The final item included, Christ rising again  from his 1589 collection of Songs of Sundrie Natures, Shows Byrd's complete mastery of the verse anthem form which he was largely responsible for bringing to fruition. It is a development from the consort song, but here Short choruses are interjected into the texture, breaking up the solos into a number of 'verses'. Later to be adopted by the church with organ accompaniment, the verse anthem in domestic devotions would have used Viols instead, the instruments weaving a delicately energetic backdrop to the passionate declamations of the solo voices.
Byrd's consort music, like that of all his English contemporaries, utilises the forms of the fantasia, which his pupil Thomas Morley described as 'the most principal and chiefest kind of music which is made without a dittie', and the dance forms of the stately pavan and the more vigorous galliard. Byrd's fantasias have a habit of beginning like textless vocal polyphony, with spacious entries of the individual voices, though in the four part fantasia  two themes are heard from the outset. As the pieces develop, however, they become infected by more clearly 'popular' material, with references to Greensleeves  and the inclusion within the fantasia of clearly defined galliard sections , .
The In Nomine was a uniquely English phenomenon: a fantasia based on a cantus firmus which used the plainsong Gloria tibi Trinitas. A section of the Benedictus of the Mass of that name by Johann Taverner, was taken out of context as an instrumental piece, then imitated by most great English composers down to Henry Purcell. Byrd's four-part setting  is an early work, its lean counterpoint clearly related to the works of his older contemporaries Parsons and White, but the fifth five-part version  is altogether more complex. Here Byrd begins with gently falling phrases, only gradually to enliven his ideas, concluding with triumphant fanfare-like rising arpeggio patterns. Unlike the >In Nomines, the six part pavan and galliard , are thought to be relatively late works, possibly Byrd's last for viol consort, but there is no sign of decline in either vitality or invention in these superbly wrought examples of 'art' dance music.
Like many of his contemporaries, Byrd was a renowned keyboard player, and he left a large number of works designed for harpsichord, or for the usually single-strung, rectangular virginals with their rather more plummy tone-colour. John come kiss me now  from the famous Fitzwilliam Virginal Book is a brilliant example of Byrd's variation technique: the tune on which it is based is always there somewhere, moving from part to part, disguised in a decorative flurry of ever more exciting figuration. Both the majestic Pavan and the lively Oui passe  come from My Lady Nevell's Book of 1592, a manuscript collection which Byrd seems to have supervised himself. While the former is a highly sophisticated and restrained piece of writing, the latter reflects its origins in an Italian popular song, since despite its contrapuntal ingenuity it never loses sight of the earthy rhythmic verve of its Venetian model.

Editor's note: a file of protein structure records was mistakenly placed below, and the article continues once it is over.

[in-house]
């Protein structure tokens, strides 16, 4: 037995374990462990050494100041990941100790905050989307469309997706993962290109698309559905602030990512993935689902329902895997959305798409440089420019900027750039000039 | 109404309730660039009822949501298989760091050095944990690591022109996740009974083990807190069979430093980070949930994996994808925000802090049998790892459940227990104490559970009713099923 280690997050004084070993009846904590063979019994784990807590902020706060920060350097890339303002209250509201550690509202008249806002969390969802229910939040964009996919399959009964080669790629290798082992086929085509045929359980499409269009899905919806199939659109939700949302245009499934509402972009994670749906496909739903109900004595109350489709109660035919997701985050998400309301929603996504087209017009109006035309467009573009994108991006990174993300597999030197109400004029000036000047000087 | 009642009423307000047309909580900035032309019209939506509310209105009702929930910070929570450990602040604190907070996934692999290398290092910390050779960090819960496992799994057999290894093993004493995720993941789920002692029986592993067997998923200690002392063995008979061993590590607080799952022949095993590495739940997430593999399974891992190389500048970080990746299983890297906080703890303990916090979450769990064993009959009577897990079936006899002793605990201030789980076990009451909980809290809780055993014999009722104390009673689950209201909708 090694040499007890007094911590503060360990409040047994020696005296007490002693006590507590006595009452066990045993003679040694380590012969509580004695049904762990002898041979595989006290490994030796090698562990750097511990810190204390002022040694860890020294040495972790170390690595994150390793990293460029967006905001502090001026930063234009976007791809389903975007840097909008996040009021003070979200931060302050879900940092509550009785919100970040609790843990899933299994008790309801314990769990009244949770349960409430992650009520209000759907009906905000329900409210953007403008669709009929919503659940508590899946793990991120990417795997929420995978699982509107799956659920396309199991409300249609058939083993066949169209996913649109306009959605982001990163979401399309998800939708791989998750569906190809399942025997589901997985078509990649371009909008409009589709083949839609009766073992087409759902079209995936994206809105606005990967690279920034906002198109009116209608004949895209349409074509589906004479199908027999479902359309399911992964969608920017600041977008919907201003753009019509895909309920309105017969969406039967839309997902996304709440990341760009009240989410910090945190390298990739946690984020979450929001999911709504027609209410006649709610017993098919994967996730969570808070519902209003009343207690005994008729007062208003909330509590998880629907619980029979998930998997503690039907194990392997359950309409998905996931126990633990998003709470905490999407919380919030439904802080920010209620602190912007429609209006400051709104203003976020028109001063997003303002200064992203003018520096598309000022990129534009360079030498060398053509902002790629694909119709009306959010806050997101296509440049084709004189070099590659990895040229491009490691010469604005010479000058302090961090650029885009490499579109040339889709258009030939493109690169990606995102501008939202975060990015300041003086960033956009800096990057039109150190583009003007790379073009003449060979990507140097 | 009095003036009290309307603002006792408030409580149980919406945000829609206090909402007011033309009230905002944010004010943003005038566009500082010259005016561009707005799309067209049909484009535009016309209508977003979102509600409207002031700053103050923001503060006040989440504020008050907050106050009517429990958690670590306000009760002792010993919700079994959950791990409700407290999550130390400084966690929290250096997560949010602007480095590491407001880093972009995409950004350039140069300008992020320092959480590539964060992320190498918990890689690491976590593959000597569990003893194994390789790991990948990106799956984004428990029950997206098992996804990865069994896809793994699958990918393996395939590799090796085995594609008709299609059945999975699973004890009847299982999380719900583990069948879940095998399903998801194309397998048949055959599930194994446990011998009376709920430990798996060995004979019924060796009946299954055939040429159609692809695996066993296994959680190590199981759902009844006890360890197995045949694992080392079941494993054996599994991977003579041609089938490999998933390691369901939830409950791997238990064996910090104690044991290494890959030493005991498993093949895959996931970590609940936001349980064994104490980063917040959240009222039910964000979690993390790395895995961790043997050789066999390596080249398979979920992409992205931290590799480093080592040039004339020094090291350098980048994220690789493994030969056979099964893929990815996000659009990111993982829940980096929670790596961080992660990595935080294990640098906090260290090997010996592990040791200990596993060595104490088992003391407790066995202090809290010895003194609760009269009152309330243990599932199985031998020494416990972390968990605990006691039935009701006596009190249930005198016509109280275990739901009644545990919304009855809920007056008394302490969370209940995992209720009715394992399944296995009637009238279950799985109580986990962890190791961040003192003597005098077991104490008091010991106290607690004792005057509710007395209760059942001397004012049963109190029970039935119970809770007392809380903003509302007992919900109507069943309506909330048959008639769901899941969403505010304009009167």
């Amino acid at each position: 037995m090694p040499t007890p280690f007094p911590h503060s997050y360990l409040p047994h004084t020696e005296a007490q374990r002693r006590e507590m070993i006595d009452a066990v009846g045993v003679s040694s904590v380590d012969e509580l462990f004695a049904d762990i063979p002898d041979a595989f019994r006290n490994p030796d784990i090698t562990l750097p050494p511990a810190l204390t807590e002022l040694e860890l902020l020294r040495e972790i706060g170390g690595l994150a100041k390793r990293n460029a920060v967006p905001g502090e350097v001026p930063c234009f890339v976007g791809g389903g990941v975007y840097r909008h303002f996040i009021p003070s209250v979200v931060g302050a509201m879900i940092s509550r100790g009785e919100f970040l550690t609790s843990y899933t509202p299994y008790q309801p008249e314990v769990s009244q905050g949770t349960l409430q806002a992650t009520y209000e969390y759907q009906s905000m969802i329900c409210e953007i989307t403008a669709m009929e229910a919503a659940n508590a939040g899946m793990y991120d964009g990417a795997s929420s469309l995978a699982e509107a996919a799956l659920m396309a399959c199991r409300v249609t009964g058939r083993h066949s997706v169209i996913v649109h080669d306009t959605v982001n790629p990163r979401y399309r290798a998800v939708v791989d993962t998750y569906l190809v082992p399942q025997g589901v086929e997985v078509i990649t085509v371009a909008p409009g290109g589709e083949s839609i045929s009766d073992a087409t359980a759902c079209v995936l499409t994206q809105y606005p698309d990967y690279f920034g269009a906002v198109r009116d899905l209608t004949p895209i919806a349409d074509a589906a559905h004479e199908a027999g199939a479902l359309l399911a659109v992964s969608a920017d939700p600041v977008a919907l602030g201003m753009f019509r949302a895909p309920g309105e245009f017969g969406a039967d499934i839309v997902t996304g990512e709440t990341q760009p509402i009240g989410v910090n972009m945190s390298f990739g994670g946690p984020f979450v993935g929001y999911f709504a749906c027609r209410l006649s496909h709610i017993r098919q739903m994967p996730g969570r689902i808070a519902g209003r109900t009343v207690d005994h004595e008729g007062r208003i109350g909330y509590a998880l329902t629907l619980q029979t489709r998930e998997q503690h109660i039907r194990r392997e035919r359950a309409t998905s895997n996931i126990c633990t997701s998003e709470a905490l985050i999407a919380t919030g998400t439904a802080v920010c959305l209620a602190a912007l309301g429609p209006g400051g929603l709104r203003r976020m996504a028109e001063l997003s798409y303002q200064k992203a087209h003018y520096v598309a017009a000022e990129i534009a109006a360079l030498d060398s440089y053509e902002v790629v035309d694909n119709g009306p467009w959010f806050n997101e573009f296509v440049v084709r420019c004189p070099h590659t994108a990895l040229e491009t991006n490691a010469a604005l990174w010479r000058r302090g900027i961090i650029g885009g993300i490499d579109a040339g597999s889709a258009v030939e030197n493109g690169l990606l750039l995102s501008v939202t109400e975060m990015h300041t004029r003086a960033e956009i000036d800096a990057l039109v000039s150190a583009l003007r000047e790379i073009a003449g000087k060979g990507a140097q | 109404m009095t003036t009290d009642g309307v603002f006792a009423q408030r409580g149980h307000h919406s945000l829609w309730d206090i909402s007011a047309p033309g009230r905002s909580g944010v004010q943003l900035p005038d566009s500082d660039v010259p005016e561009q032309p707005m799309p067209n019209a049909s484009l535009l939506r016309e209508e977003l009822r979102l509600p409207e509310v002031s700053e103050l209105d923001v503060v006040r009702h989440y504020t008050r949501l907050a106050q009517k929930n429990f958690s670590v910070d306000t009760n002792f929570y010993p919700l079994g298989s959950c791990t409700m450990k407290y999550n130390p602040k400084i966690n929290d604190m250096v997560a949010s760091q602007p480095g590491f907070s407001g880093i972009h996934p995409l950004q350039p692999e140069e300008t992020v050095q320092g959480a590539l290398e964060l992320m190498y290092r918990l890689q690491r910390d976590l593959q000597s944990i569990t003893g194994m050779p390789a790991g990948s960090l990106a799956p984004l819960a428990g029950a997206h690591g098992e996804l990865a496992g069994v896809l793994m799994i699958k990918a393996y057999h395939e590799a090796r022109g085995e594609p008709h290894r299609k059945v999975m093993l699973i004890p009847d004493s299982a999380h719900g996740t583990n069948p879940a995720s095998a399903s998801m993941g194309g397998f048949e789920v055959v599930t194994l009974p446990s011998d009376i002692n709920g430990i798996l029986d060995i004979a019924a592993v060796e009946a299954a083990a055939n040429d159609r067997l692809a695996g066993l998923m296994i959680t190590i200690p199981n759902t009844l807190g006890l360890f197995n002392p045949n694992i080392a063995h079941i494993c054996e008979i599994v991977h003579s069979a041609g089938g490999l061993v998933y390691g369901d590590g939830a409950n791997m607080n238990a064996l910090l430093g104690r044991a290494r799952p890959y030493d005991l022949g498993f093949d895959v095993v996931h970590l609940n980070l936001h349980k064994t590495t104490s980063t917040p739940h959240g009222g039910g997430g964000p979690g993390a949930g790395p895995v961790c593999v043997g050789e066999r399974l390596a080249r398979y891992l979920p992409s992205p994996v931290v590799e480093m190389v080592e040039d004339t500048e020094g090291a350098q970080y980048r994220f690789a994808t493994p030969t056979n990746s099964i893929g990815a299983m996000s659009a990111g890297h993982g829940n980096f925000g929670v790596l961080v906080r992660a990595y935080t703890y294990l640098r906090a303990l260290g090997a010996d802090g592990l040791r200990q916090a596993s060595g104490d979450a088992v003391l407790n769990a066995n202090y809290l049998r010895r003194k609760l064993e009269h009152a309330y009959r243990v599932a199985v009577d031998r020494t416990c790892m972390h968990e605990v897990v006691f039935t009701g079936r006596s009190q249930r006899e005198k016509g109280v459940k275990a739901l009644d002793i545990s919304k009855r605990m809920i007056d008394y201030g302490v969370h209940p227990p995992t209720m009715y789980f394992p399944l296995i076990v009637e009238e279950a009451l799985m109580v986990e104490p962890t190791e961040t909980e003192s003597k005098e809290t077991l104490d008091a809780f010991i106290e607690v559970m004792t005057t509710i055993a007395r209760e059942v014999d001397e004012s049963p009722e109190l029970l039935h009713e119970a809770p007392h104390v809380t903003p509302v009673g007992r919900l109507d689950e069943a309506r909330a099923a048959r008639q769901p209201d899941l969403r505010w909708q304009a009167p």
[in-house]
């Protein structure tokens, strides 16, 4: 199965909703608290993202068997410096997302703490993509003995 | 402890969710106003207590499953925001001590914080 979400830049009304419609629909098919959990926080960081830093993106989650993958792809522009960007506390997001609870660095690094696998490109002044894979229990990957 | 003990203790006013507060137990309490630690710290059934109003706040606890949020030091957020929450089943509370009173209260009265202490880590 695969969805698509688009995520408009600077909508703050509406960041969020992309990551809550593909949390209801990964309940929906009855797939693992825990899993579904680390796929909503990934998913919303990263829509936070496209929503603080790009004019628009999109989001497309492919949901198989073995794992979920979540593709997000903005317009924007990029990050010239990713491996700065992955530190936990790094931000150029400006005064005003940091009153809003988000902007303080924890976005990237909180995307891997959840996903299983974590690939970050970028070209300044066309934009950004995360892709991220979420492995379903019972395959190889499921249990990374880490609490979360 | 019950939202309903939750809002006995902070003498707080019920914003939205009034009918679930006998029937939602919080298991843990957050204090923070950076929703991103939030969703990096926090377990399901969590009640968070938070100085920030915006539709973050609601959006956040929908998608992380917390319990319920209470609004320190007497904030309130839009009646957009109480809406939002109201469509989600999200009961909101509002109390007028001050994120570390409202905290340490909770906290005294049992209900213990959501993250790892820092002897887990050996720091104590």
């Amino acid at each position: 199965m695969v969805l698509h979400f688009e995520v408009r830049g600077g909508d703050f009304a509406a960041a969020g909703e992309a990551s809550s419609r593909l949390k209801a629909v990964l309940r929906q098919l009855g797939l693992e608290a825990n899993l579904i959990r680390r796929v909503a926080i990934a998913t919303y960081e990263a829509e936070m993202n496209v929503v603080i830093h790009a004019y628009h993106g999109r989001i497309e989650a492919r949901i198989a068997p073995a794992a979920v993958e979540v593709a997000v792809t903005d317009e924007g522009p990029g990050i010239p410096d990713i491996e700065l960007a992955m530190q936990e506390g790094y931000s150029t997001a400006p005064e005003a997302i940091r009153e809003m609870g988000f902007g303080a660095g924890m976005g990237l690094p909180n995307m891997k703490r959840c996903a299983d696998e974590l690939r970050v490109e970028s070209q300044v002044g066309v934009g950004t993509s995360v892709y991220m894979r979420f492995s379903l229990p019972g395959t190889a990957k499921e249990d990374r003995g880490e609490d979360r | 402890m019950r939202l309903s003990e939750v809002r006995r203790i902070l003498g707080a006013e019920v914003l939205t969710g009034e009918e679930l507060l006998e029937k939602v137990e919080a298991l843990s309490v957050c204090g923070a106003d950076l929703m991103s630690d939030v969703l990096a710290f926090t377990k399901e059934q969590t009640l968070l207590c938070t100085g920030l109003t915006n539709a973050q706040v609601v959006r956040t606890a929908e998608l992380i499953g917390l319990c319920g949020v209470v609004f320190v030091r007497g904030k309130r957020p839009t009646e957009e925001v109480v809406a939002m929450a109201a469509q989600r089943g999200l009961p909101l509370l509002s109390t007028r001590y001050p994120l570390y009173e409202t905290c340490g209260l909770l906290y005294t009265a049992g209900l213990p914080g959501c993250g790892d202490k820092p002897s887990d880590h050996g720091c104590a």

1994 John Bryan
Rose Consort of Viols
The Rose Consort of Viols takes its name from the celebrated family of viol makers, whose work spanned the growth and flowering of the English consort repertoire. With its unique blend of intimacy, intricacy, passion and flamboyance, this repertoire forms the basis of the Rose Consort's programmes ranging from Taverner and Byrd, to Lawes, Locke and Purcell, and expanding where necessary to include singers, lutes and keyboard instruments.
The Consort performs extensively throughout Britain and the continent of Europe, appears regularly on the BBC and in the major London concert halls, and has made a number of highly acclaimed recordings. It has received awards for its research and performance of newly devised programmes, some of which have been toured on the Early Music Network, or performed at leading festivals such as York, Utrecht and Bruges.
Red Byrd was founded by John Potter and Richard Wistreich to break new ground in singing both early and contemporary music. They have performed at major festivals in Bremen, Bruges and Utrecht, made a number of significant recordings and commissioned several new works for voices and 'old' instruments.